In praise of the Hong Kong finish


I made this jacket with the intention of wearing it with the outfit I made for my cousin's wedding, but they didn't look quite right together in the end so I didn't wear it on the day. It was an interesting project though, and I think I'll get some use out of it.

But, STOP PRESS, the best thing about making this wee jacket was that I discovered my new favourite technique: the Hong Kong finish!

The Hong Kong finish is basically a neat way to finish seams when overlocking or french seams won't cut the mustard. It involves sewing bias binding onto each side of a seam. As this jacket has a princess seam I think it gives the inside of the jacket a really cool look - in fact the inside of this jacket is way more interesting than the outside. To learn how to do the Hong Kong finish I used a tutorial in my copy of 'Sewtionary' by Tasia of Sewaholic but you can also find plenty step-by-step guides on this here world wide web.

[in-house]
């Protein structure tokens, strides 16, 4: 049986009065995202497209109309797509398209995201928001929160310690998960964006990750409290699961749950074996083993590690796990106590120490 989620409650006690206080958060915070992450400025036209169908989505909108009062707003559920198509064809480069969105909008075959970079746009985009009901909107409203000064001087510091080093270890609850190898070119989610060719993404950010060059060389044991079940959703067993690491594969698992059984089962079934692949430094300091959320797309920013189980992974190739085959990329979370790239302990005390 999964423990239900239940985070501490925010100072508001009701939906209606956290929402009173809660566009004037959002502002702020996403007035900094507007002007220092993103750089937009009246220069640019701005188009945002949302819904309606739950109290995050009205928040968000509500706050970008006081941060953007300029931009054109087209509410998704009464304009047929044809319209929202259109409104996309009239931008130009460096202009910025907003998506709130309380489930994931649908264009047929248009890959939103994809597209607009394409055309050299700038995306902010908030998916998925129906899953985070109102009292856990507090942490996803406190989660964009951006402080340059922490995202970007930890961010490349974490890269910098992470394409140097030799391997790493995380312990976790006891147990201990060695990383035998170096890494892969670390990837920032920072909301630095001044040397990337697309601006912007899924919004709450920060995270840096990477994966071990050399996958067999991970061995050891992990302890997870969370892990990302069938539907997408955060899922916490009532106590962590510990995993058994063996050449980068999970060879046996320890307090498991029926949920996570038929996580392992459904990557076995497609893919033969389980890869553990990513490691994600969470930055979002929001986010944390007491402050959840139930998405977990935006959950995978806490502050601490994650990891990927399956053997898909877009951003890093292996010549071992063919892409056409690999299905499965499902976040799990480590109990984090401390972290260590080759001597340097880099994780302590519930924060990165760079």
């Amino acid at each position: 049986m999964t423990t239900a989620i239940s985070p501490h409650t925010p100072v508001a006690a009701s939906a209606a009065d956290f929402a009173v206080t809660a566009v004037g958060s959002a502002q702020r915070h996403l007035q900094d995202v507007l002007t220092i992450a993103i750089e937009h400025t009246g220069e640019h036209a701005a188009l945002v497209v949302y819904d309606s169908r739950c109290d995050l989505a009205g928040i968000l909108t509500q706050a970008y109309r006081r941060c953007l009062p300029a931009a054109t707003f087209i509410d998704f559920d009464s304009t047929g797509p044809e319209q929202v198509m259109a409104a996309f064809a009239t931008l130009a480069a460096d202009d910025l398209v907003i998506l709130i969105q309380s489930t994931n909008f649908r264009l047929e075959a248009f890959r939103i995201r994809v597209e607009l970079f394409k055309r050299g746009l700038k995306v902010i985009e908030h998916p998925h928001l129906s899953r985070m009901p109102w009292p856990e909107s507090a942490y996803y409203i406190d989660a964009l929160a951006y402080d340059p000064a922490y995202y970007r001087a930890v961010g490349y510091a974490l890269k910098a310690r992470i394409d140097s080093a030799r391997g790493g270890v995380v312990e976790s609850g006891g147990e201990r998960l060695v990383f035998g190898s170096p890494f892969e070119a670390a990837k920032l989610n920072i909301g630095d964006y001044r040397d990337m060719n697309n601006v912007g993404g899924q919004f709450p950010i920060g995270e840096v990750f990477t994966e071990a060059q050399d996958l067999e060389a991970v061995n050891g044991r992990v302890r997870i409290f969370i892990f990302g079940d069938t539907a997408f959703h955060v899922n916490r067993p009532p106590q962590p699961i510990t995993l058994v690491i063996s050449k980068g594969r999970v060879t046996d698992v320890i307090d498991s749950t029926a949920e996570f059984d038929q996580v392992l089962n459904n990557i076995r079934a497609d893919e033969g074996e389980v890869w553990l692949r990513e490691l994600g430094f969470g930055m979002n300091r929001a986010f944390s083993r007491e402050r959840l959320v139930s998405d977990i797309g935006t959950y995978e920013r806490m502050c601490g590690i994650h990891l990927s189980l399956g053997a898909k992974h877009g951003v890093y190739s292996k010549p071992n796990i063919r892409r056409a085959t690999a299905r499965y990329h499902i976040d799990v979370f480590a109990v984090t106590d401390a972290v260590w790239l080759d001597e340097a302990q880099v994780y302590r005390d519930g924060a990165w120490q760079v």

To make the jacket pattern I started with the Jackie pattern from La Maison Victor but I made quite a lot of changes to make it fit and I added a pleat at the back.


I previously made a modified version of this pattern for the Sew It Up competition back in 2014. This time round I changed the shaping at the front. Unfortunately I think I should have used some stronger interfacing as the fabric requires a bit more support to sit right. I feel it droops slightly.


To jazz up proceedings I also used some red piping in the shoulder seams.


Not a life-changing project by any means but always good to learn new techniques and do a bit of pattern engineering to modify patterns! I particularly enjoyed working out how to do the facing which I mostly sewed by hand.

I'll definitely be using the Hong Kong finish more in the future to make the insides of garments as nice as their outsides - and maybe even better.


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